Macroeconomic Justice for Healthy Communities

We advocate for investment in public sector health systems through macroeconomic justice, including international lending practices and trade agreements that embrace health as a human right.

Today, macroeconomic policies imposed as conditions on international lending constrain many developing countries and have a direct impact on people’s health. The long-term effects of these policies can severely impair a country’s ability to build effective health systems or respond to health emergencies.

Following the oil crisis in the 1970s and the initiation of aggressive lending by commercial banks, the developing world faced mounting debts. In response, International Financing Institutions (IFIs), such as the World Bank and the International Monetary Fund (IMF) began to implement strict conditions on their loans, underscoring privatization and deregulation, among other neoliberal principles. These structural adjustment programs (SAPs) included cuts to subsidies on basic food products, fuel, water and sanitation, public transportation and medicines, and often placed salary caps and hiring limits on the public sector, resulting in reduced ability to recruit and deploy health workers. 

Health systems in poor countries were hard hit by the reduction in public spending and by the increased debt and interest rates that came along with loans. In many countries, structural adjustment programs implemented fees in public hospitals and clinics that had previously offered care free of charge. These user fees reduced access to care, especially for the marginal communities.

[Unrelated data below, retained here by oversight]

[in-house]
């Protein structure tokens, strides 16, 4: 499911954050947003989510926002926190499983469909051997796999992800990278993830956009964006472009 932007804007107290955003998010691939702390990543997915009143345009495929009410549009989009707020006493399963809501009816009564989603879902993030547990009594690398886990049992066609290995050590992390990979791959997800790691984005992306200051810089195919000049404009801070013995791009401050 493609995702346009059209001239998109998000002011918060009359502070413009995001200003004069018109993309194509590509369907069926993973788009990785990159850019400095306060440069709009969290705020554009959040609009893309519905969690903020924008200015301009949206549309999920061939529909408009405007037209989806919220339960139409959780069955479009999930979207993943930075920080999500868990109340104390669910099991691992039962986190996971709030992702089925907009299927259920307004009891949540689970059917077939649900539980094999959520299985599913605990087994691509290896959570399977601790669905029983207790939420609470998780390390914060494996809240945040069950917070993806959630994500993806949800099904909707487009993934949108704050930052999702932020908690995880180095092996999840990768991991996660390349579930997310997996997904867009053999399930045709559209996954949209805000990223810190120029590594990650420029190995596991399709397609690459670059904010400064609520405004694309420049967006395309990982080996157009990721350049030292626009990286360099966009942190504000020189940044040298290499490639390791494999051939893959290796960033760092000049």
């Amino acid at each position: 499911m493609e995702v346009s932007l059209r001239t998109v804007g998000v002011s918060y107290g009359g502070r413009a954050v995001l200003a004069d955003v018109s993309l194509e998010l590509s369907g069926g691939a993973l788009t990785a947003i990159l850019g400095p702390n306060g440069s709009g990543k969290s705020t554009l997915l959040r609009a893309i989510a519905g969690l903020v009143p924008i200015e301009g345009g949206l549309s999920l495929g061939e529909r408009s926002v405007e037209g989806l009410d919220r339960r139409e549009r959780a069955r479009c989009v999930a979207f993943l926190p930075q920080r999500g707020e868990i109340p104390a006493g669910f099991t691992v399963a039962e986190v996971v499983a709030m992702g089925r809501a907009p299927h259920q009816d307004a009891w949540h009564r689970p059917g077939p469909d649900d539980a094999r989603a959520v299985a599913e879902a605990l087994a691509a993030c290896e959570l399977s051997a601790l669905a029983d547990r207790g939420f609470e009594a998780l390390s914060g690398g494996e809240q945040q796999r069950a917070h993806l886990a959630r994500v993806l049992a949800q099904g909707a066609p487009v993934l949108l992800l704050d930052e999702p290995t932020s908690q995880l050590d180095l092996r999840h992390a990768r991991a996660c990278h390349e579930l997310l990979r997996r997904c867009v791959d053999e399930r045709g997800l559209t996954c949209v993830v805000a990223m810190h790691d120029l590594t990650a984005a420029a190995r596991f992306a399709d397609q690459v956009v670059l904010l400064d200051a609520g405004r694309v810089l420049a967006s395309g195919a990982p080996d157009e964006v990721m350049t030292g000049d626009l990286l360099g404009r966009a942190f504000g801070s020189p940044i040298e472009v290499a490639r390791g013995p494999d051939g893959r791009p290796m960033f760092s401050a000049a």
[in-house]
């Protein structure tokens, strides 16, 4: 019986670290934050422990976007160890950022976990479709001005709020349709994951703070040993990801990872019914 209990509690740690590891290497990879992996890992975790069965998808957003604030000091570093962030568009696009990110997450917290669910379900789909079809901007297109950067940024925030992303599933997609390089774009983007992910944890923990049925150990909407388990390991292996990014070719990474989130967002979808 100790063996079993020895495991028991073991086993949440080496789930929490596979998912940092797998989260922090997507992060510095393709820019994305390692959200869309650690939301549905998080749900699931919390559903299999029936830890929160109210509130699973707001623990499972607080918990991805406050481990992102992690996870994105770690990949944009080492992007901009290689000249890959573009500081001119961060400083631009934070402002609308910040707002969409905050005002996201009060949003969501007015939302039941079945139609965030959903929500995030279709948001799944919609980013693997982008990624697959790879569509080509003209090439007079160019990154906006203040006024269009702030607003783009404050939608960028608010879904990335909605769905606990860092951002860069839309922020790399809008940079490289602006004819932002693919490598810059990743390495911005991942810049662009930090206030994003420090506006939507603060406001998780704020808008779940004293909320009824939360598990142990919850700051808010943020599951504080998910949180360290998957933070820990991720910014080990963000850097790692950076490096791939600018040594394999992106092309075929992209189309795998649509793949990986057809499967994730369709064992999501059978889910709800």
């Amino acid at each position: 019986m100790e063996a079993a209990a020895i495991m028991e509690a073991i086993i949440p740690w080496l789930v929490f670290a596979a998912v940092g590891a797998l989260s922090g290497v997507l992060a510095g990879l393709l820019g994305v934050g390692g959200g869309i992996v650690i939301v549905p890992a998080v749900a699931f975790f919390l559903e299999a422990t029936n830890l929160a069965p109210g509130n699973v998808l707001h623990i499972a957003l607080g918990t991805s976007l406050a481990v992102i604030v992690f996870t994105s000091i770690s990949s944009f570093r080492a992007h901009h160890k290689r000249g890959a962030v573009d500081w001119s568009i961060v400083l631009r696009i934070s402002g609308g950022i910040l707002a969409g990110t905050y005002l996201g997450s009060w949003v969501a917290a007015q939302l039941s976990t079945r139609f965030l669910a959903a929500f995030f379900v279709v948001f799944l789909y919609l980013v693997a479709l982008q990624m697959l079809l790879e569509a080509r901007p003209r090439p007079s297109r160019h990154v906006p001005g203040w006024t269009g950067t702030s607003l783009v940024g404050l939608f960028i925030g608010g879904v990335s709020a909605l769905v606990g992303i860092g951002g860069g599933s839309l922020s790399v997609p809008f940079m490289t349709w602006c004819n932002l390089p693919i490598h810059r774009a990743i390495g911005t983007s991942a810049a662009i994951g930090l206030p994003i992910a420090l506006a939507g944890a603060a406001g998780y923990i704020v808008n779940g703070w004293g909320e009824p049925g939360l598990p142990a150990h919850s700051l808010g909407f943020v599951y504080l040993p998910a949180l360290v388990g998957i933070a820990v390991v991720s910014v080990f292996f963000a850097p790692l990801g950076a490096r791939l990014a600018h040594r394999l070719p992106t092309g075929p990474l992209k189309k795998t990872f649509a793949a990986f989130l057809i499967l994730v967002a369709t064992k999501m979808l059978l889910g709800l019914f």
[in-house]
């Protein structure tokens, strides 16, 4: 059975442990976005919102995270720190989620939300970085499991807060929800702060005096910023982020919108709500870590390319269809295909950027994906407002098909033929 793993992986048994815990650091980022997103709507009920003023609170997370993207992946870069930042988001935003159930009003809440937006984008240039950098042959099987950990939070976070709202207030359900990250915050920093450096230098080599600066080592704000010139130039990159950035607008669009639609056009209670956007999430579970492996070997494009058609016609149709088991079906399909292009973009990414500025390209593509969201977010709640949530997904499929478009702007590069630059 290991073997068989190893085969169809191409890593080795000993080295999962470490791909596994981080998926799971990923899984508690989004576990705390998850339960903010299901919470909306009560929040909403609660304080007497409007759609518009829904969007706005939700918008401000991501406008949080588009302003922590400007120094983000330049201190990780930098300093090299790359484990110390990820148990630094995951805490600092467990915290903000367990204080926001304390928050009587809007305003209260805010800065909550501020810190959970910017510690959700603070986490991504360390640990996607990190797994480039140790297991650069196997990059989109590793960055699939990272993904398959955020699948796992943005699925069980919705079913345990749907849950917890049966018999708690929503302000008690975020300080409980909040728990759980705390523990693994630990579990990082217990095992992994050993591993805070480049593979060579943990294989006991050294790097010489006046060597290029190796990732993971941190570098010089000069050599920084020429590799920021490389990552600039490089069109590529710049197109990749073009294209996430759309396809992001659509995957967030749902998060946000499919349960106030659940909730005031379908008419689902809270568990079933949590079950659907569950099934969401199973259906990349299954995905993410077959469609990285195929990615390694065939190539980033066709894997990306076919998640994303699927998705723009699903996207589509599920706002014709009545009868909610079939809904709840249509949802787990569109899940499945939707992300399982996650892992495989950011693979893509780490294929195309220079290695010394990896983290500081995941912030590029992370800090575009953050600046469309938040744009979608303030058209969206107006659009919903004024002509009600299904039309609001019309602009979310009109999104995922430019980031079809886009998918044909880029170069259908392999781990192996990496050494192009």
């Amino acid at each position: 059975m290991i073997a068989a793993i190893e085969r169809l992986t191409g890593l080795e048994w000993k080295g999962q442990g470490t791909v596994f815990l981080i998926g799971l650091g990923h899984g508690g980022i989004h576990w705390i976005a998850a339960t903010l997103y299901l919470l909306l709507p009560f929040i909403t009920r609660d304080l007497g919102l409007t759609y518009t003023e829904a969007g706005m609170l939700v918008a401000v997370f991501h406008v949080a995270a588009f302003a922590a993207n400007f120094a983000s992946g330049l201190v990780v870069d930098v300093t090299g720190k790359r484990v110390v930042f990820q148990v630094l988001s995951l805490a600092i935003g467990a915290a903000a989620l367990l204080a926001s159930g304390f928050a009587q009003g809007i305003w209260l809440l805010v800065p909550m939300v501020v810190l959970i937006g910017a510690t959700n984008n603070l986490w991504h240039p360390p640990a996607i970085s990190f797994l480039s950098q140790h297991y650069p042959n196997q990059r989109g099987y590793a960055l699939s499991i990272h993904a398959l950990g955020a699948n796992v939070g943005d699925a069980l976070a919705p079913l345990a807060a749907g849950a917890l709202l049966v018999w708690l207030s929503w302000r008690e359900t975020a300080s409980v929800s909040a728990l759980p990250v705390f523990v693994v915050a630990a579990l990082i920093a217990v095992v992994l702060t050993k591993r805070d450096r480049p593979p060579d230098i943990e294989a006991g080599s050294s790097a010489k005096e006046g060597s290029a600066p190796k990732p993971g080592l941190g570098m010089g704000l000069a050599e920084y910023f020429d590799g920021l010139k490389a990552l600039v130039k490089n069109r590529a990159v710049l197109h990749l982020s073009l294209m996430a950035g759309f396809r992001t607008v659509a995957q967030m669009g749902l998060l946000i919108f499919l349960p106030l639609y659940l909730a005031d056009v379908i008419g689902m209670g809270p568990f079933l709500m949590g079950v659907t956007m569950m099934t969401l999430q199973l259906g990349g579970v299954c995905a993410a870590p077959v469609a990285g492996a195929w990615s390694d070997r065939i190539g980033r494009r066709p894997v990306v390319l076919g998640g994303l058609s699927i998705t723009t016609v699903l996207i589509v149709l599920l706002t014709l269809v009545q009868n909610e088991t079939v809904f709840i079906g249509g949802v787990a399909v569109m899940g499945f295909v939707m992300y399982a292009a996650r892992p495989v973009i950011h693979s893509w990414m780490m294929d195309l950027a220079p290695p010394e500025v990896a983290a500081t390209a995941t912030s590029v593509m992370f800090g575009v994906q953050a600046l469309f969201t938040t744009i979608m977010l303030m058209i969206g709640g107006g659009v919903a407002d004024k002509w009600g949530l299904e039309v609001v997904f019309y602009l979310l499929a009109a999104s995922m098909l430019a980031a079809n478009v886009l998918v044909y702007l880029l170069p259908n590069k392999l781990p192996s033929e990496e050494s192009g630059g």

While there have been some improvements, macroeconomic policies continue to play a critical role in influencing what resources are available for ministries of health. The outbreak of several public health emergencies, such as Ebola, have underlined the urgent need for further reform and debt cancellation.

It is essential to understand the relationship between macroeconomic policy, trade, and health, as well as what we as concerned citizens can do to lift these crushing restrictions and allow governments to invest in their health system.

SPOTLIGHT

Trade & Public Health

International trade agreements, which are often negotiated in secret and without the presence of civil society at the table, often include policies that favor multinational corporations (such as pharmaceutical companies) at the expense of affordable, easy access to medications for the poor and most vulnerable people.

In 2019, HAI joined the Washington Fair Trade Coalition, and others to help organize an event commemorating the 20th anniversary of the “Battle for Seattle” WTO protests.  HAI led a session on Trade & Public Health

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News & Events

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Key Pillar Partnerships

Washington Fair Trade Coalition

HAI has partnered with the Washington Fair Trade Coalition on events and serves as a voice for Public Health in the coalition

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Community Alliance for Global Justice

CAGJ is a Seattle-based food and trade justice grassroots organization, and a committed advocacy partner of HAI.

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Explore the rest of HAI’s Advocacy Pillars

STRENGTHENING PUBLIC-SECTOR HEALTH SYSTEMS AND THE HEALTH WORKFORCE

USING PUBLIC HEALTH SOLUTIONS TO MEASURE THE HEALTH EFFECTS OF CONFLICT AND END WAR

MOVEMENT BUILDING FOR RACIAL, SOCIAL AND HEALTH JUSTICE

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